Derek Zanetti is an amazingly talented lyricist who uses his skills to write social commentary with a folk punk flair that packs a punch for its unadulterated hardline look at the way things are today. His ability to do so carries such impeccable clarity that his label's boast that this is the Woody Guthrie of the post-hope / pre-apocalypse world rings so true that it stings at times.
His sophomore album rips across ten tracks of blistering criticism about almost everything, including himself. Because, if this album is anything, it's also a personal look at the world through the eyes of someone who woke up in their thirties and discovered there wasn't anything out there worth pursuing.
I Used To Be So Young is deeply cynical and brutally honest.
While some people might mistake his path as apathy, Zanetti is anything but as he lays out charges against greed, privilege, and complacency. At the same time, he delivers it all with hard truths and humor, a wit that rings out the societal standards like dirty dish water.
Opening with Armageddon, Zanetti sizzles over his nation's latest infatuation with The End Of Days and does so in such a way that he doesn't take sides. The track expresses as much distaste for the media that feeds the fear as those who eat it up as a call to action.
“Armageddon is in reference to the anxiety, and fear that comes along with always thinking the world is going to end,” adds Zanetti. “These 'doomsday preppers' spend more time worrying about death, and not enough time living. And I think that is both funny and sad.”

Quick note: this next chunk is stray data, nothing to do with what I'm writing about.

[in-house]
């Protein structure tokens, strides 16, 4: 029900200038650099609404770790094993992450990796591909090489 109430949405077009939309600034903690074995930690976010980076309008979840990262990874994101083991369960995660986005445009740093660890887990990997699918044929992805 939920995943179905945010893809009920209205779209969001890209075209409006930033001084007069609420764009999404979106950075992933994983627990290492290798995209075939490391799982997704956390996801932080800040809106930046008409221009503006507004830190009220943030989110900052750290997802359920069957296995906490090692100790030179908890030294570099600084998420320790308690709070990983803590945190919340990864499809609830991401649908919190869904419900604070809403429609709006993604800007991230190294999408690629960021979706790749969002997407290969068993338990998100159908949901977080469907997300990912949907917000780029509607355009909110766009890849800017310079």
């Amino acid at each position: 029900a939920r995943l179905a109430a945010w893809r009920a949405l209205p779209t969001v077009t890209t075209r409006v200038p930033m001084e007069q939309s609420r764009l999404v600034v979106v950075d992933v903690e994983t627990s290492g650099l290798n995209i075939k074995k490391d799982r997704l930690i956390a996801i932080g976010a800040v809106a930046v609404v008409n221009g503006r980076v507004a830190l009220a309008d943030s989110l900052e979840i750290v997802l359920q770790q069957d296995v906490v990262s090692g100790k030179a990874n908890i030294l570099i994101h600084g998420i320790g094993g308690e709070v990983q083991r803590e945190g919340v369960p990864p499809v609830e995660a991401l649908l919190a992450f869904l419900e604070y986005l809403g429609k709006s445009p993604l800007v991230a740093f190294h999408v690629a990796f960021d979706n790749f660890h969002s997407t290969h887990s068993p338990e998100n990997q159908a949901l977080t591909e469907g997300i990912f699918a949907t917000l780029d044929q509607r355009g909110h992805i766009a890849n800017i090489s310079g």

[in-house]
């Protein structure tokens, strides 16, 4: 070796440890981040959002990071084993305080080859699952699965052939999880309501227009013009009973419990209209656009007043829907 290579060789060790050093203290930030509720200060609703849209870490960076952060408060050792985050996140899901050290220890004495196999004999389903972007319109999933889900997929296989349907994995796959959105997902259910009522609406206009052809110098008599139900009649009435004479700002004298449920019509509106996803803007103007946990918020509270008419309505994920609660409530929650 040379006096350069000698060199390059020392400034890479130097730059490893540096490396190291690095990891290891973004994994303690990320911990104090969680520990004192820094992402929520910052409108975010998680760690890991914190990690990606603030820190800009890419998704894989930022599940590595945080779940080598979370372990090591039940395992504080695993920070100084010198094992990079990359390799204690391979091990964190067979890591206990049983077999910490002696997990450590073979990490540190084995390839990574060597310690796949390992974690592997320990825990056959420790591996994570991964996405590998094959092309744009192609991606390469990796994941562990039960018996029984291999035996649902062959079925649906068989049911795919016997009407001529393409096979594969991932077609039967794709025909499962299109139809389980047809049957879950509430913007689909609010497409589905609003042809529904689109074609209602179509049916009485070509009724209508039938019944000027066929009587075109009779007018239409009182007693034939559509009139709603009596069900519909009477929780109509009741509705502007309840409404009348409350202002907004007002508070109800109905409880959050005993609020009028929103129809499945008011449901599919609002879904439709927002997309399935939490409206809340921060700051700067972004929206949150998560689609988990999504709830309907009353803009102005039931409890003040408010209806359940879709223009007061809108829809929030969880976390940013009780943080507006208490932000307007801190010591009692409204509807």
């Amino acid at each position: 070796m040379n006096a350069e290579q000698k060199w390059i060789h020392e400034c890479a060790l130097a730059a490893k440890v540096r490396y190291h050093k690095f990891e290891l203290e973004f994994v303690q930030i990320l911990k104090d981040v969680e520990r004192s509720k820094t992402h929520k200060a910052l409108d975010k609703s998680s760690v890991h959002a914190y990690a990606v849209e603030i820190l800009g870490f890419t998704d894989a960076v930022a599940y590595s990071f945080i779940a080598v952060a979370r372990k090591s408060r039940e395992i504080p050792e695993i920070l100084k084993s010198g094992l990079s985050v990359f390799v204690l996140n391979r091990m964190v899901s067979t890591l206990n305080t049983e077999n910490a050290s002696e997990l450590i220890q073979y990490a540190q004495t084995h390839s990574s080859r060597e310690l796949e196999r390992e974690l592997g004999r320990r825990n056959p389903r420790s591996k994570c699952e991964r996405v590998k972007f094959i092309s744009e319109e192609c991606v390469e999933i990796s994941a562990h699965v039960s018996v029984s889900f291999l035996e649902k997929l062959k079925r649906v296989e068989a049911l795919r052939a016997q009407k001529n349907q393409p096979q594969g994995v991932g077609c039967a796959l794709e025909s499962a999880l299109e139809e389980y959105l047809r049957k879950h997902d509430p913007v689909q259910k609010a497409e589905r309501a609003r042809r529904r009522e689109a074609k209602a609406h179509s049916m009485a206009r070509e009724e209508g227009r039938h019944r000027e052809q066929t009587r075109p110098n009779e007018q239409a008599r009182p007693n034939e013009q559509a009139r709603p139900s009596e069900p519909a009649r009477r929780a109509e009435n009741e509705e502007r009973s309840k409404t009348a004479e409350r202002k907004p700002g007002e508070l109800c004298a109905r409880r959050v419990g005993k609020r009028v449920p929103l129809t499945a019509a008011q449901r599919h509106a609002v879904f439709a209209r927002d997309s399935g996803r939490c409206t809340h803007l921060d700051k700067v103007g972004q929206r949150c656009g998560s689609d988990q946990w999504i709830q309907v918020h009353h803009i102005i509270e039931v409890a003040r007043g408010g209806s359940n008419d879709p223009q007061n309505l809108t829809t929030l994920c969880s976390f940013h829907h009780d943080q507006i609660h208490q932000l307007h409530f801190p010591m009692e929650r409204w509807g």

He expresses the same feelings about Black Friday, a song about the country's most grotesque displays of consumerism. He was inspired by a real life story about a throng of holiday sales ads that were interrupted by a woman who was trampled to death in a department store. Immediately following the story, the bombardment of commercials resumed until the next segment.
The point was further driven home by a video made up of news footage that accompanies the song. It dances eloquently between beauty and barbarism, want and waste. A similar theme is struck in Holiday Song (originally written three years ago or so), which dares people to see both sides of consumerism, such as a diamond signifying sometimes considerably different things between the person who purchases it and the person who digs it up.
Capitalismo is especially poignant too. It lays out the case that casting off the chains of materialism might be a noble effort in that we generally go out the way we come in — naked, afraid, and crying. But not everything in his arsenal is necessarily whimsically heavy. Some of it is just whimsy.
Musical Preference is one such number when Zanetti takes time out to explore how we all connect to music. He elevates some musicians while disparaging others, usually drawing the line between those who are popular and underrated. It's doubtful that he counts himself among the latter camp, however. The vibrant Some People takes at least one or two jabs at himself as a one-man band.
There are plenty of other tracks that are worthwhile. Untitled, Slow Down The Time, and Don't Give Up reveal the album is as sonically important as it is for some ideologies. Zanetti is a solid songwriter even when he drifts away from sarcasm.
I Used To Be So Young by The Homeless Gospel Choir Rips 9.6 On The Liquid Hip Richter Scale.
While it is difficult to agree with every observation jotted down by Zanetti because he occasionally mistakes his selectiveness as objectivism, the album still soars as a thought provoking and challenging commentary that touches on truth. He then weaves it all together into such a convincing but unpretentious manner that it's impossible not to appreciate every inch of it.
I Used to Be So Young by The Homeless Gospel Choir is available on Amazon. You can also download the album on iTunes. For upcoming shows and appearances, follow him on Facebook.